Trudeau ducks question on whether he'd accept First Nations child welfare compensation ruling
Saskatoon Tribal Council chief says next federal government will be pressed to comply with decision
Liberal leader Justin Trudeau sidestepped a direct town hall question from a First Nations leader Thursday on whether a Liberal government would accept a recent human rights tribunal ruling ordering Ottawa to compensate First Nations children impacted by the on-reserve child welfare system.
Saskatoon Tribal Council Chief Mark Arcand asked Trudeau to pledge that, should his party form government, it would fully accept the recent Canadian Human Rights Tribunal ruling that Ottawa must compensate all First Nations children taken from their homes and communities through the on-reserve child welfare system.
"I am asking that if this government is re-elected that there is no opposition to that," said Arcand, during a town hall held in Saskatoon.
Trudeau did not directly respond to the question and instead pivoted to talking about boil water advisories.
"I agree that it starts with investments in the basics, like drinking water," said Trudeau.
"Far too many communities have been under long-term boil water advisories. If they even have water coming out of their taps."
Trudeau then spoke about how his government had closed the education funding gap and that now schools on-reserve are funded at the same level as off-reserve, provincially funded schools.
The human rights tribunal released a decision days before the campaign officially began ordering Ottawa to compensate every First Nations child taken from their home and community through the on-reserve child welfare system.
The compensation amount could reach into the billions of dollars.
The federal Liberal government at the time said it would review the decision before stating its intention on whether to accept the decision or take it to the Federal Court.
Tribal Council chief says question was signal to all parties
Arcand told CBC News he was comfortable with Trudeau's non-answer on his question, given the work the previous Liberal government has already accomplished on the child welfare file, like passing Bill C-92, the Indigenous child welfare bill.
"I feel his response was, I'll say, under pressure, just because of the fact the envelope that comes with that … is very significant," said Arcand. "I have no ill feelings toward Trudeau … for not giving me a response."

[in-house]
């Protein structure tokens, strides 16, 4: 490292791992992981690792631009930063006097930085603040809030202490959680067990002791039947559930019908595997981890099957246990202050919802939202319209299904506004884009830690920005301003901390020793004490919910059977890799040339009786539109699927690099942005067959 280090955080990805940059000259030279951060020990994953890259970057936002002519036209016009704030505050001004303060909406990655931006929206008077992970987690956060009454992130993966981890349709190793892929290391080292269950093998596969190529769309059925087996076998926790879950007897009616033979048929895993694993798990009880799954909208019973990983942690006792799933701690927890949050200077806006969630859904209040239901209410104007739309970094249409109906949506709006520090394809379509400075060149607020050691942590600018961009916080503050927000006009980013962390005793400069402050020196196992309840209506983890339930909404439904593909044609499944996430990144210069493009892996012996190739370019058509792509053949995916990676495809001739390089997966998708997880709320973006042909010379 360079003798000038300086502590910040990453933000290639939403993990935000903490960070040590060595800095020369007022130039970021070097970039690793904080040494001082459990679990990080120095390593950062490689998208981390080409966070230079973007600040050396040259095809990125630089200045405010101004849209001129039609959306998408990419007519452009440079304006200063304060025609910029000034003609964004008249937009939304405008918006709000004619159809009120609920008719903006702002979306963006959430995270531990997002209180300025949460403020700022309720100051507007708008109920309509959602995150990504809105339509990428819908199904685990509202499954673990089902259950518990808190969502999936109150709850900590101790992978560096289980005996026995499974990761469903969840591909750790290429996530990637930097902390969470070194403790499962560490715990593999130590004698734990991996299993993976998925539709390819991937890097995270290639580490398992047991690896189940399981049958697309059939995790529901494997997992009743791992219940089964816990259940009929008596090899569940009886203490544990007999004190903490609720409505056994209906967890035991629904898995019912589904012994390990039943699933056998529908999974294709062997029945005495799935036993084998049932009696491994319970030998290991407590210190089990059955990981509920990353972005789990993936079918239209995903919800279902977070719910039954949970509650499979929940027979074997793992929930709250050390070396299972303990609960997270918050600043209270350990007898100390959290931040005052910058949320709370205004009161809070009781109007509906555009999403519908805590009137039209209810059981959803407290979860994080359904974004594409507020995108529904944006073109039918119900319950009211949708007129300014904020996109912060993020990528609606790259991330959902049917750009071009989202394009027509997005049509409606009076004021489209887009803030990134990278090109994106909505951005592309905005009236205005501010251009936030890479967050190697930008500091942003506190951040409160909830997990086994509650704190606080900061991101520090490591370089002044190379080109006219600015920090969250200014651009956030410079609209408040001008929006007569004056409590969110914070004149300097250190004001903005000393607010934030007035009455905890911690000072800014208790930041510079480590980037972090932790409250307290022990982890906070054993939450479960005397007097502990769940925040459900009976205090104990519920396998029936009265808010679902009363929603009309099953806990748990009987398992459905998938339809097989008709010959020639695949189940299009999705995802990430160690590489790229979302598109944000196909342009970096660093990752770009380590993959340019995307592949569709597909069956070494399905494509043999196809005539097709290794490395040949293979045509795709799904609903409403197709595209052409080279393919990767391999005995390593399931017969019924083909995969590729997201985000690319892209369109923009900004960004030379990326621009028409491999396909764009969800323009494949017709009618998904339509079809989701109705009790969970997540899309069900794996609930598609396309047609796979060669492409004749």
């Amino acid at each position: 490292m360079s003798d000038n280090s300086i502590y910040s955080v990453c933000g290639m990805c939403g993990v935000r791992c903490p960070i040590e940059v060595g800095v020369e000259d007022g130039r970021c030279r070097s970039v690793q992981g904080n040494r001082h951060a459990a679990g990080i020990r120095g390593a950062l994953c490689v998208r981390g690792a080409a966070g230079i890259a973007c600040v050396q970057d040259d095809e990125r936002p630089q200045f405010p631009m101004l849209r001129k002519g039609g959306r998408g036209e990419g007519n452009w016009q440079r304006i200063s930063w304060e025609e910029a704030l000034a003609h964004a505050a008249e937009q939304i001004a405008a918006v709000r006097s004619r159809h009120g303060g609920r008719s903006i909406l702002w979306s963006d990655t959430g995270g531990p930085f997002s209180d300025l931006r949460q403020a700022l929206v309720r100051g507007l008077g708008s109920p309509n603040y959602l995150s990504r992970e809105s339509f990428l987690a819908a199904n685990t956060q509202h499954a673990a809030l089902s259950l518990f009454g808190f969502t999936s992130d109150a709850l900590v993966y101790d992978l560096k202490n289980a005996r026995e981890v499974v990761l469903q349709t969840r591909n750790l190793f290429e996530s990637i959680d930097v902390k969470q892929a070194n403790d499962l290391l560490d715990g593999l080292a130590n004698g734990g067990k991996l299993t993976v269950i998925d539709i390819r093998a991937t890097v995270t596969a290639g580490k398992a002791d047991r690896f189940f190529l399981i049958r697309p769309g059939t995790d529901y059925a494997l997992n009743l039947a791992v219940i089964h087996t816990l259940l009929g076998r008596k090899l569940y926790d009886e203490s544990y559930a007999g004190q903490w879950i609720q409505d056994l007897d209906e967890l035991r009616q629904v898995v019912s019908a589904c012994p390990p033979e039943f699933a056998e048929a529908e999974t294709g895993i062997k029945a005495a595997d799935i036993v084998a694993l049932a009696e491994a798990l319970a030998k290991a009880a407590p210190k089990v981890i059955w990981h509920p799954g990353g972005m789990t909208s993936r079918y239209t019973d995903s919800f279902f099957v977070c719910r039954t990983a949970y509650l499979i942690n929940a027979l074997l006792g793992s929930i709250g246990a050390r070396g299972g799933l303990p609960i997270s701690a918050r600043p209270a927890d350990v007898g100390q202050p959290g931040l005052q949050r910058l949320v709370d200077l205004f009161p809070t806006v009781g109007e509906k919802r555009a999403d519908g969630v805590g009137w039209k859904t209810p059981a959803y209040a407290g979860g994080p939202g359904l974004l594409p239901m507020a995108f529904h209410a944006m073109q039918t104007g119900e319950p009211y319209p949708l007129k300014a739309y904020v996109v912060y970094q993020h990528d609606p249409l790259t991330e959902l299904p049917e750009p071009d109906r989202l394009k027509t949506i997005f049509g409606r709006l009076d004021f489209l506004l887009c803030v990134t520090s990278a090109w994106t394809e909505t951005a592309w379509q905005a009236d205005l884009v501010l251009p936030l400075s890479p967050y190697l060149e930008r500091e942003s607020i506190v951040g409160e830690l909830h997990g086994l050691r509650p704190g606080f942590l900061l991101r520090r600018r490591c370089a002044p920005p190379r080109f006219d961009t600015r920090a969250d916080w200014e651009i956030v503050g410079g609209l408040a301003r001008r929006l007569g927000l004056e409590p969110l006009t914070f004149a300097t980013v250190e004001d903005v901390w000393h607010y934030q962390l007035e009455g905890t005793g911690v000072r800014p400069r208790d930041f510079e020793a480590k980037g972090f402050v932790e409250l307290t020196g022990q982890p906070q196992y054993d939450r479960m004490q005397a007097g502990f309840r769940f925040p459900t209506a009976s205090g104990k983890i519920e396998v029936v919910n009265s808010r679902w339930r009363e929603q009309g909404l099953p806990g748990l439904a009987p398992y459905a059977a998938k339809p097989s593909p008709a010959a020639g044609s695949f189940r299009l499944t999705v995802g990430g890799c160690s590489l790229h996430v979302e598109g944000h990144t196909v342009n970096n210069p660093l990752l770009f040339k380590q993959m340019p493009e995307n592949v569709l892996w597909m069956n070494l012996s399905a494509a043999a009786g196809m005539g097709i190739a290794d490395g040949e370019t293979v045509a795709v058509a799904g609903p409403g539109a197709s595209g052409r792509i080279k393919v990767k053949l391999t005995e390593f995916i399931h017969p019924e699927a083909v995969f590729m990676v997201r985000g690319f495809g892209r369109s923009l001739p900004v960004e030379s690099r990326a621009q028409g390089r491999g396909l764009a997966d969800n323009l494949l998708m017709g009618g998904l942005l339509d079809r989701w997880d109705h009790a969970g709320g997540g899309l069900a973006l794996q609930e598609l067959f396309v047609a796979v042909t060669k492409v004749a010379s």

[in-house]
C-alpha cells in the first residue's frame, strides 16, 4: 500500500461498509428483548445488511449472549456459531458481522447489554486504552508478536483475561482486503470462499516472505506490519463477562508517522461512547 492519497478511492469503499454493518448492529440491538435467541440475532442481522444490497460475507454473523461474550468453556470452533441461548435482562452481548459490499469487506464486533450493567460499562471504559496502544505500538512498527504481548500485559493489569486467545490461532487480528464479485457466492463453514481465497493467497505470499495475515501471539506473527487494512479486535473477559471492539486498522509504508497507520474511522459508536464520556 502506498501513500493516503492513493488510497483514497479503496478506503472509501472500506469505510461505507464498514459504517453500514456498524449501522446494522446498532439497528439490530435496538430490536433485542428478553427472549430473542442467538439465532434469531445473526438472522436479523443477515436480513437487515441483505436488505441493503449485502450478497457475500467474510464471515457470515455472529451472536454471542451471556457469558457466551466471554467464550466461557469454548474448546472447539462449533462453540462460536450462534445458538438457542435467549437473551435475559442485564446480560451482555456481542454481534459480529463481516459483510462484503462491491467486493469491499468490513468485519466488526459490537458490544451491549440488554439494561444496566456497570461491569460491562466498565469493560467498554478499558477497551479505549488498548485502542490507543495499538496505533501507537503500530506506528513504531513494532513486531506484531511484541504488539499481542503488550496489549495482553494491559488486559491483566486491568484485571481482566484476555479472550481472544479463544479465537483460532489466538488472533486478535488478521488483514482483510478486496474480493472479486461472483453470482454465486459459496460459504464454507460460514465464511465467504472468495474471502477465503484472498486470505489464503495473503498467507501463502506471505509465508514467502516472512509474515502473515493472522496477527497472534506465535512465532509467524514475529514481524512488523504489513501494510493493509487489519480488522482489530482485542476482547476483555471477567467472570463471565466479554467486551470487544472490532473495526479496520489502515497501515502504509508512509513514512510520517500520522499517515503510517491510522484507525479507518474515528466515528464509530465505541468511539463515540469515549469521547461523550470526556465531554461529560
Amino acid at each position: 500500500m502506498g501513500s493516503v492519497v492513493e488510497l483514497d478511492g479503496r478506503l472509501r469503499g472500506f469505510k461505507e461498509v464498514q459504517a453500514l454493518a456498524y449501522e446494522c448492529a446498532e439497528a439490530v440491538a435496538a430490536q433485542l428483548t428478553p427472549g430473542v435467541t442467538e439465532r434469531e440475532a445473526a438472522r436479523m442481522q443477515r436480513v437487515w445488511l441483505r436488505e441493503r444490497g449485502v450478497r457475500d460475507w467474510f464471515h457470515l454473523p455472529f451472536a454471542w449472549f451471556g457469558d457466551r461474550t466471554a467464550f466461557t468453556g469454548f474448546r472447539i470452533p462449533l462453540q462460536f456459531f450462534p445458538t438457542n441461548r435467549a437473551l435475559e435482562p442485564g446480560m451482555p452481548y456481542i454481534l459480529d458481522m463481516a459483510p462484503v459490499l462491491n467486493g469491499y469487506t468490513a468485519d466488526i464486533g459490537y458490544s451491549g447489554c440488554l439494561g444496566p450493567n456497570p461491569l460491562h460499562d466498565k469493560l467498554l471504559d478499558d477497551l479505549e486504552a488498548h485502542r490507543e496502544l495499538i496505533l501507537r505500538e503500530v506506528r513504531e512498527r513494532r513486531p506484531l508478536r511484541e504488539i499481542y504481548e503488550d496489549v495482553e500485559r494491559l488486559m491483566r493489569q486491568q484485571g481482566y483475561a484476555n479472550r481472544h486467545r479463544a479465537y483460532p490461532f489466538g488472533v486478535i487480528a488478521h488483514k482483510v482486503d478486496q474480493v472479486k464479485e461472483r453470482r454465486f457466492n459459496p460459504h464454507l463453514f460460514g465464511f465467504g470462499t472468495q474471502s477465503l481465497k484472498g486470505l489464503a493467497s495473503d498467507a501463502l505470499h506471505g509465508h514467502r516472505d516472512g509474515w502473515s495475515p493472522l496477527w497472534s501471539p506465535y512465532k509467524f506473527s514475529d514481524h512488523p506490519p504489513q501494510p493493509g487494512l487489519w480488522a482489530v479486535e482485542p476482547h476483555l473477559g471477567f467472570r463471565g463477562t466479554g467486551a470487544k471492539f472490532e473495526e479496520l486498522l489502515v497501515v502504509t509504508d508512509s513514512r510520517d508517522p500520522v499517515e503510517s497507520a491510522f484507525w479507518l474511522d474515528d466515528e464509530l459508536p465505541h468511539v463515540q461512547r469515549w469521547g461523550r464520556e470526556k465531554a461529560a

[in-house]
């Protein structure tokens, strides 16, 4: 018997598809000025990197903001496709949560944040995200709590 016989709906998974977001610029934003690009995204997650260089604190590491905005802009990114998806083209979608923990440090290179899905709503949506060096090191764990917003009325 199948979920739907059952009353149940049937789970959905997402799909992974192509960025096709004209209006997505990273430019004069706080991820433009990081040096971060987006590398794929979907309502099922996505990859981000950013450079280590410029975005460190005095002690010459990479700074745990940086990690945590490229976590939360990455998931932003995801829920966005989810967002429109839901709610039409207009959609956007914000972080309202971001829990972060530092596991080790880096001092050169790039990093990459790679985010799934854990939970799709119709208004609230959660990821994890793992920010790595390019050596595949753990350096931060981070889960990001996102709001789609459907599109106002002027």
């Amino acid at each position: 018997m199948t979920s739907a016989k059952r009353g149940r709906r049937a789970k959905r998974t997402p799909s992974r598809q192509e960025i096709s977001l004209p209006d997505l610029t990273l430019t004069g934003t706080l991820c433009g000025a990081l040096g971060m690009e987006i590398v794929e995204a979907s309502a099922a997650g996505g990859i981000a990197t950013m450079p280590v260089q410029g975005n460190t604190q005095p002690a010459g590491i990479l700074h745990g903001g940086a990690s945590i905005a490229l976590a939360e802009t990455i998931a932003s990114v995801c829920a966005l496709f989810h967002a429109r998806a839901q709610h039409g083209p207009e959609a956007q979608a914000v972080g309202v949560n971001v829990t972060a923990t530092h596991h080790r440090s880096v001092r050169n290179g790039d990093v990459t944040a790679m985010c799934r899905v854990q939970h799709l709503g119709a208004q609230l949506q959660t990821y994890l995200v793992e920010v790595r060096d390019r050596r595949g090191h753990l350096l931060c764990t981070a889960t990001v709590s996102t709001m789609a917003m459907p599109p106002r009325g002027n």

Arcand said he asked the question to signal to Trudeau, and other party leaders, that whoever takes power will face strong demands to fully accept the ruling.
"There shouldn't be any opposition, especially to the wrongs that have been done to First Nations people," said Arcand.
"There is no right-wing or left-wing in this."
Conservative leader Andrew Scheer said on the campaign trail that he wanted to review the ruling before making any final determinations on the tribunal's ruling.
NDP leader Jagmeet Singh and Green Party leader Elizabeth May have both said they would accept the ruling.
Trudeau also seemed to hedge on a direct question on whether a Liberal government would provide statutory funding in connection with Bill C-92, which creates jurisdictional space for First Nations to take over their own child welfare systems.
Funding to create a system would be determined through negotiations between Ottawa, provinces and First Nations which could lead to some getting better deals than others. Or, if they choose to go at it alone, a First Nation could apply to Indigenous Services Canada for funding.
During the consultation phase for the Indigenous child welfare bill, First Nations leaders and advocates from across the country requested that the bill come with statutory funding — funding required by law.
Many expressed disappointment when the bill was unveiled without any funding commitments attached.
FSIN vice-chief says Trudeau will be held to promises
Federation of Sovereign Indigenous Nations vice-chief David Pratt pressed Trudeau to commit to agreeing to statutory funding to go in conjunction with C-92.
Trudeau wouldn't directly commit to statutory funding, but did promise there would be money on the table for child welfare.
"It is a commitment… we will ensure that Indigenous communities will have the necessary funding and financing in a stable, predictable way, to offer the care and support for their kids, to ensure they are raised in their language, in their culture, in their identity," he said.
Pratt said he was satisfied with Trudeau's answers and he would hold him to it, should the Liberal leader get re-elected.
"We are going to hold him accountable to his answers; it's not like he's going to get a pass," he said.
The NDP said in a statement sent to CBC News that it fought for statutory funding during the debate around Bill C-92 and is committed to making it happen.
The Green Party did not respond to a request for comment, but May said during the Sept. 12 leaders debate that her party is committed to funding child welfare services.
The Conservative Party did not respond to a request for comment. Scheer said during the Sept. 12 debate that Ottawa had a "unique responsibility" to First Nations and "especially Indigenous children both on and off-reserve."
He said at the time that it was important for the federal government to work in "partnership" with First Nations.
The Liberal Party said it had nothing to add beyond Trudeau's statements Thursday.
with files from Olivia Stefanovich